US Concerned with Cuban Political Prisoners Health
U.S. Concerned with Health of Cuban Political Prisoners
State Dept. says health of Raul Rivero and Oscar Espinosa worsening
The United States is deeply concerned with the failing health and poor treatment of Cuba's political prisoners, in particular that of Raul Rivero and Oscar Espinosa, according to an August 11 statement by State Department Deputy Spokesman Philip Reeker.
Rivero and Espinosa are both journalists who were arrested as part of the Castro regime's crackdown against 75 dissidents in March 2003.
Reeker said that the Cuban government appears to be going out of its way to treat the political prisoners inhumanely and noted that the health of Rivero and Espinosa has worsened since their incarceration. He called for the Cuban government to immediately release all political prisoners.
Following is the text of Reeker's statement:
Office of the
August 11, 2003
STATEMENT BY PHILIP T. REEKER, DEPUTY SPOKESMAN
U.S. Concern about the Health of
Cuban Political Prisoners
Raul Rivero Castaneda and Oscar Espinosa Chepe
The United States once again expresses its deep concern over the ill health and poor treatment of Cuba's political prisoners, in particular that of Raul Rivero and Oscar Espinosa. Espinosa is suffering from liver disease, edema, gastrointestinal bleeding, and other symptoms indicating a serious medical condition. Rivero has serious problems with his circulatory system and has lost a great deal of weight since his imprisonment. Their health has worsened since their incarceration. The Cuban government should provide them with the best possible medical treatment.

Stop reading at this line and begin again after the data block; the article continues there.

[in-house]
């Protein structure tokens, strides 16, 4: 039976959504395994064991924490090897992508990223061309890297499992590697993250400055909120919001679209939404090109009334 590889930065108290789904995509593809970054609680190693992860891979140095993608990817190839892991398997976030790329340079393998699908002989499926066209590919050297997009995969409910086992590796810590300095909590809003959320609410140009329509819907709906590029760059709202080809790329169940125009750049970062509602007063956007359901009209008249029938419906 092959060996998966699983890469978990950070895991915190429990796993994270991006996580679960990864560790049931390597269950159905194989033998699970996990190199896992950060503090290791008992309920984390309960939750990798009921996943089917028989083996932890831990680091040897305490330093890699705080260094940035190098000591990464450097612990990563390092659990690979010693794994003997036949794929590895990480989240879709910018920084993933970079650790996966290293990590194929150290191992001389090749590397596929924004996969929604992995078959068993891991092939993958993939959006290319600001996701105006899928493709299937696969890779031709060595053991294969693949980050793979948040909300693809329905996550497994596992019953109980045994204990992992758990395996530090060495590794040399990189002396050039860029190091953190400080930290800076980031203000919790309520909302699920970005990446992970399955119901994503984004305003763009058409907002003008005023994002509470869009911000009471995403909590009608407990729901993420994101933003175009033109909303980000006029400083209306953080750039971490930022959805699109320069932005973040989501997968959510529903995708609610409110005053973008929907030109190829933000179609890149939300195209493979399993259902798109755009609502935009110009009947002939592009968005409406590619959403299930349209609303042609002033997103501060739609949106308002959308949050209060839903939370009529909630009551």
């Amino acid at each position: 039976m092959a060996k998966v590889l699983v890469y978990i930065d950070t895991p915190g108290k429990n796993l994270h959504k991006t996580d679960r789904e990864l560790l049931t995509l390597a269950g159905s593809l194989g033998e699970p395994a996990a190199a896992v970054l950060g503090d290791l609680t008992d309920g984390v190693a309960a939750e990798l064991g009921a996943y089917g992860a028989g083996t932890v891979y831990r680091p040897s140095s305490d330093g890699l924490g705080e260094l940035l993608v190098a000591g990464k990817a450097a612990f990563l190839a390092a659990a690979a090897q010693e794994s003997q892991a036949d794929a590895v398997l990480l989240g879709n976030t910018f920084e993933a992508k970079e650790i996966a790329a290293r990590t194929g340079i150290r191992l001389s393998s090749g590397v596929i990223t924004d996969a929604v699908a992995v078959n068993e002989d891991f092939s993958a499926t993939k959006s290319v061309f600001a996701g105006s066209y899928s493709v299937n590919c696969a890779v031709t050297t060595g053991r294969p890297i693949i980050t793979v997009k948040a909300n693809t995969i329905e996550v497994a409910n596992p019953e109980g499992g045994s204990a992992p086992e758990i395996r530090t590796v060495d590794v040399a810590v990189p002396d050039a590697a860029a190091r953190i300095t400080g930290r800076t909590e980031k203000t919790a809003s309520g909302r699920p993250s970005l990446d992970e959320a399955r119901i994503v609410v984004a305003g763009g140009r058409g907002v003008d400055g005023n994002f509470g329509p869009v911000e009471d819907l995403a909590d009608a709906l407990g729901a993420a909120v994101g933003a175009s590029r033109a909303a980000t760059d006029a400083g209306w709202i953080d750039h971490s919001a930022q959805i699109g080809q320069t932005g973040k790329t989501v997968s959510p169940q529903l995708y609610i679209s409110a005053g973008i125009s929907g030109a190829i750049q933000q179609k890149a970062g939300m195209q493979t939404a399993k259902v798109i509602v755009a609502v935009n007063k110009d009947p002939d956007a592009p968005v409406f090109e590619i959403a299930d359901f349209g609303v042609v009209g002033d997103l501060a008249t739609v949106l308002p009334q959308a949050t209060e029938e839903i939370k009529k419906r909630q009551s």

Mr. Rivero is a 57-year-old poet and journalist who founded the independent press agency Cuba Press. He was arrested and convicted of, among other activities, disseminating "false news to satisfy the interests" of the United States. He was sentenced to 20 years. Mr. Espinosa is a 62-year old independent journalist, who was arrested and sentenced to prison for 20 years on trumped-up treason charges. They were arrested along with 73 other independent activists, journalists, and librarians, during the brutal March 2003 crackdown.
The 75 prisoners are being held in appalling conditions, with very poor sanitation, contaminated water, and nearly inedible food. The Cuban government appears to be going out of its way to treat these prisoners inhumanely. It should immediately cease this practice and, at the minimum, allow an appropriate and credible humanitarian organization, such as the International Committee of the Red Cross or Doctors without Borders, to monitor the treatment of its political prisoners, whose only real crime was to call for peaceful democratic change in Cuba. All political prisoners should be released immediately.